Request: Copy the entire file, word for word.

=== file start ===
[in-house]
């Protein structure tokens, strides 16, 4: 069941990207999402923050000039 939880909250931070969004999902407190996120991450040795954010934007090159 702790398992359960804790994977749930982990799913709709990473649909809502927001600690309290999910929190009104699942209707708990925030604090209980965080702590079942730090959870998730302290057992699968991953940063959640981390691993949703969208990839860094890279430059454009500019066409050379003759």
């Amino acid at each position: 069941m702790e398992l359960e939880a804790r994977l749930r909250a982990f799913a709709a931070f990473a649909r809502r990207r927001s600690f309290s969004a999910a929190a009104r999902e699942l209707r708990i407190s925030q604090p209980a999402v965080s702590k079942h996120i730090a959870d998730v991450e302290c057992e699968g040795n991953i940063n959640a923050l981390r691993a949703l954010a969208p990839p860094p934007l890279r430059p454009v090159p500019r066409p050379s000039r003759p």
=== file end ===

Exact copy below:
[in-house]
């Protein structure tokens, strides 16, 4: 069941990207999402923050000039 939880909250931070969004999902407190996120991450040795954010934007090159 702790398992359960804790994977749930982990799913709709990473649909809502927001600690309290999910929190009104699942209707708990925030604090209980965080702590079942730090959870998730302290057992699968991953940063959640981390691993949703969208990839860094890279430059454009500019066409050379003759």
């Amino acid at each position: 069941m702790e398992l359960e939880a804790r994977l749930r909250a982990f799913a709709a931070f990473a649909r809502r990207r927001s600690f309290s969004a999910a929190a009104r999902e699942l209707r708990i407190s925030q604090p209980a999402v965080s702590k079942h996120i730090a959870d998730v991450e302290c057992e699968g040795n991953i940063n959640a923050l981390r691993a949703l954010a969208p990839p860094p934007l890279r430059p454009v090159p500019r066409p050379s000039r003759p």